Significant changes are coming to the cyber security and data privacy landscape. I would consider these to be potentially game changers as they may alter the way organizations address their security posture and preparations.
But I think it's easier to explain through a similar story:
A school boy does not study enough. Of course, that is not important as long as he stays in the class, he is quite, does not provoke the teachers and does not attract their attention. He is also somehow lucky and gets asked questions that are easy, he can figure-out the answer somehow, or he can mumble enough words that would get him a passing grade.
One day he is asked to solve a problem and he fails. Miserably! Then he gets a really bad grade in this subject; he is still ok with the other grades though and the average is not affected significantly. We probably agree that, at this point, it is the parents' responsibility to discipline him further; the aim being him to start studying more. But as the school environment is only aware of this one day of bad performance, and since the grades are adequate or generally acceptable, neither the parents get too harsh about it nor the boy gets too serious. There is no penalty for not studying, only for not performing. The question is, does he or his parents understand the potential consequences if he runs out of lack?
due diligence refers to "Reasonable steps taken by a person to avoid committing a tort or offence"
History shows that most people (and organizations for what it's worth) do not. So the boy of our story changes his habits just a tiny little. He studies a little bit more maybe, or gets slightly better prepared when the examination period approaches.
How would the boy react though, if the teacher did some background investigation? What we, information security professionals, call "root cause analysis"?
Why did the boy under-perform? Was he adequately prepared? Let's assume that the teacher finds out that the boy was not studying. Would things change if, having that knowledge, the teacher would take ALL his grades down? As a penalty for not being diligent?
That is what starts developing in the cyber security / data privacy world. We have heard of penalties for leak of private data, but the penalties tend to get higher, as the suffering organization does not prove due diligence.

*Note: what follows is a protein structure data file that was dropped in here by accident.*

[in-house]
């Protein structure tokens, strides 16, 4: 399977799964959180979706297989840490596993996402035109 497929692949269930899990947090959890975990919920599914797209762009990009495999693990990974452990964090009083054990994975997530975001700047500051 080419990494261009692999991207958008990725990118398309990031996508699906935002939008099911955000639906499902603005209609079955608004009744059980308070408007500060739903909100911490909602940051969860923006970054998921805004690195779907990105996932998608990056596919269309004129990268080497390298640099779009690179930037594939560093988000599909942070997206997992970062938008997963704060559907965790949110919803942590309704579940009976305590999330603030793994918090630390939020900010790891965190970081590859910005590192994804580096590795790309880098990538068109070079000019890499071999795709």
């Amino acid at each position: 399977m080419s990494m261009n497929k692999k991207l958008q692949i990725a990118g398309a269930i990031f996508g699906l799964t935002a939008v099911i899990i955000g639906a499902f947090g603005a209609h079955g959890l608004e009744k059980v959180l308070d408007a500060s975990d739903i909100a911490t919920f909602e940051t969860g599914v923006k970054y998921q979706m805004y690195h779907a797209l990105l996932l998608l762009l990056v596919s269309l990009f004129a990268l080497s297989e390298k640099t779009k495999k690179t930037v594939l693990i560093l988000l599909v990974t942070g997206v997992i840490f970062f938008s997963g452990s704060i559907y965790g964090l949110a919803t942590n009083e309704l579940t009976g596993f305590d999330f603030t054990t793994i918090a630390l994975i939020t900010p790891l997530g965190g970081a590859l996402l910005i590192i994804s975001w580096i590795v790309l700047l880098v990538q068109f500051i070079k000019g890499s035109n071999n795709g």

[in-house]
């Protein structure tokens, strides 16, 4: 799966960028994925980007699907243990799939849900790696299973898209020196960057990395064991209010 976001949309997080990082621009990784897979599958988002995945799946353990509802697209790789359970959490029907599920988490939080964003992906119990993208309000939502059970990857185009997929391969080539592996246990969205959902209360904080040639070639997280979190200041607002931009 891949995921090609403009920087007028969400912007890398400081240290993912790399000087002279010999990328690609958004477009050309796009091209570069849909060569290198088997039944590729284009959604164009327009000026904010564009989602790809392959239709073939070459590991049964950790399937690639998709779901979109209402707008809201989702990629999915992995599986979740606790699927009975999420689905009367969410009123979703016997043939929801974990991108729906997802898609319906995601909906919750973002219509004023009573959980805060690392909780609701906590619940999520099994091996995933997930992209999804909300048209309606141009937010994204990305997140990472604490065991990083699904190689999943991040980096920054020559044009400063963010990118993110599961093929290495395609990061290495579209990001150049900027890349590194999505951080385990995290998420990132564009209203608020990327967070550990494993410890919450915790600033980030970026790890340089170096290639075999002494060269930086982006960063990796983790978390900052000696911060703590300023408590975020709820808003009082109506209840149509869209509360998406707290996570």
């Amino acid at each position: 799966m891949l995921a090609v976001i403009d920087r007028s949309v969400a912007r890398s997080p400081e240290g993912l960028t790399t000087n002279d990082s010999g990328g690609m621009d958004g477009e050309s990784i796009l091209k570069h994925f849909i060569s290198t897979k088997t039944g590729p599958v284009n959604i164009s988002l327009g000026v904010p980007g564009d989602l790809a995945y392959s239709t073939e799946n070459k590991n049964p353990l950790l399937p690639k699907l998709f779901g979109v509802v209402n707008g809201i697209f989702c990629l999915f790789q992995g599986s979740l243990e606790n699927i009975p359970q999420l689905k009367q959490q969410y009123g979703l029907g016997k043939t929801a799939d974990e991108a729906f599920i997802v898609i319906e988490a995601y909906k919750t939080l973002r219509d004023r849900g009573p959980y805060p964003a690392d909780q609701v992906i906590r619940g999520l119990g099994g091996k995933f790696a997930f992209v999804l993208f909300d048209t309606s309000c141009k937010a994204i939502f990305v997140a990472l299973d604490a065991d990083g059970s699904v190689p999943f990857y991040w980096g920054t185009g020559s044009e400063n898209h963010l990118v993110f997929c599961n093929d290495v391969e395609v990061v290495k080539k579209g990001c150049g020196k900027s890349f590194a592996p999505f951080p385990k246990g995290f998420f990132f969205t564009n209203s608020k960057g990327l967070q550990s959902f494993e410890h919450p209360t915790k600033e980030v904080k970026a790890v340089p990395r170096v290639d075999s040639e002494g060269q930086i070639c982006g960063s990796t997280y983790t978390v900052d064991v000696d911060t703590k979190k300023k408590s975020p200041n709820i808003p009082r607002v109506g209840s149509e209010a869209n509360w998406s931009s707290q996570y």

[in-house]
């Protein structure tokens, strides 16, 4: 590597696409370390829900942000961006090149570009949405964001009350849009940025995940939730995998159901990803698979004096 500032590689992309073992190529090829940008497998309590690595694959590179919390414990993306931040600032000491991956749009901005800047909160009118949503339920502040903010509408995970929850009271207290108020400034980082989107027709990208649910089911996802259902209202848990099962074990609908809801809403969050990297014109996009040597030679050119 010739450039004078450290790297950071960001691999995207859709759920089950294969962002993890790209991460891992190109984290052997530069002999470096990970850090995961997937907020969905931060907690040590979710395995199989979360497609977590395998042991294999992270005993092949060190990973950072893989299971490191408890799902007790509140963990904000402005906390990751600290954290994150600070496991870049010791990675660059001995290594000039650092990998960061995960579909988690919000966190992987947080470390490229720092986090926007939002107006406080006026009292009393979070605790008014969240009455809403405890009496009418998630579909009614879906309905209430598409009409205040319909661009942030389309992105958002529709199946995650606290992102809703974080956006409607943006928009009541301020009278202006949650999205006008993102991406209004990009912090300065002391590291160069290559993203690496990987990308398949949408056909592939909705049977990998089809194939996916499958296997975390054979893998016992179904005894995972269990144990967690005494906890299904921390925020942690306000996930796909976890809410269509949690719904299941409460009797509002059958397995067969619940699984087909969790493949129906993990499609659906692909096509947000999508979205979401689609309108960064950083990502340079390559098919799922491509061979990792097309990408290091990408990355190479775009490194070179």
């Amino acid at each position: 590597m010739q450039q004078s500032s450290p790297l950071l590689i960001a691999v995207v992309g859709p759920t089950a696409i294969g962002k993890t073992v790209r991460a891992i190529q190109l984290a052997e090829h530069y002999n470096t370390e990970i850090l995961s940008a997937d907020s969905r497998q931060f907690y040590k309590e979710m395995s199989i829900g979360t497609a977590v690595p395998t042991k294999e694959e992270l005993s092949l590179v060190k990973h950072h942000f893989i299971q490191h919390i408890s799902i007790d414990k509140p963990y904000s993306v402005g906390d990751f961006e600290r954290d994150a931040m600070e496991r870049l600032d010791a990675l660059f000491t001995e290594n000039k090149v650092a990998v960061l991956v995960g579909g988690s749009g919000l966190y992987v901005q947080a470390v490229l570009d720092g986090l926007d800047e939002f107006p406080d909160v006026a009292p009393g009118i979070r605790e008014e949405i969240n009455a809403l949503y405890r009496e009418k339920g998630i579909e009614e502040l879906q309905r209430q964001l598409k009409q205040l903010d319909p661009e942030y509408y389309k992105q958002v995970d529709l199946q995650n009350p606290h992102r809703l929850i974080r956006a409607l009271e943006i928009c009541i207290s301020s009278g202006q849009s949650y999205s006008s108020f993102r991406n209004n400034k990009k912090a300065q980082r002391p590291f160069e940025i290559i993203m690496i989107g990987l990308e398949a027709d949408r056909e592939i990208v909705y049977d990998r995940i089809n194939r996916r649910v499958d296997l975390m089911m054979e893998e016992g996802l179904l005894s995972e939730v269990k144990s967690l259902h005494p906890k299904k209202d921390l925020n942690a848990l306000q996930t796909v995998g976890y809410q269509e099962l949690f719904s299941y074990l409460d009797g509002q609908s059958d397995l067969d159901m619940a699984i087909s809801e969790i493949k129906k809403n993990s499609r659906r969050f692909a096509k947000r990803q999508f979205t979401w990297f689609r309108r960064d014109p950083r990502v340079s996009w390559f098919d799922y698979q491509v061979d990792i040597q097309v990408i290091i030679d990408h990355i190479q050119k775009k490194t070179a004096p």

I believe that due diligence is coming into the cyber security and data privacy landscape like a storm
The case of Talk Talk is clear: The company gets a (comparatively) severe penalty, and the penalty is so severe because the company was not adequately prepared. The wording in the new EU General Data Protection Regulation, the infamous GDPR, is also clear: References to "state of the art" and "encryption" do not directly mandate the use of either, but give the regulators enough power to establish the lack of diligence and subsequently raise the penalties to the incredible numbers considered (up to 4% of global revenue). So it's not about being fined for losing data any more, it's about being fined for not been prepared and not protecting the data adequately!
I cannot help but wonder what is next. There are lines between (a) performing a crime, (b) failing to defend, and (c) failing so obviously that you actually facilitated the crime. I think these lines are fading and getting quite fuzzy with such an approach.
As an Information Security Professional I have mixed feelings about that. Diligence is a good think, and I would like to see organizations getting more responsible. After all, high profile attacks are in the news every other day, proving that nobody is immune. Hence, we should do our best to make the intruder's life difficult and minimize the impact.
I am afraid though that it is not going to develop like that; fines will just get heftier but organizations will keep having the "it won't happen to me" mentality. Has financial regulation even changed anything or we should expect board-level accountability to come into place, not unlike SOX, for organizations to take Information Security seriously?
What are your thoughts about this?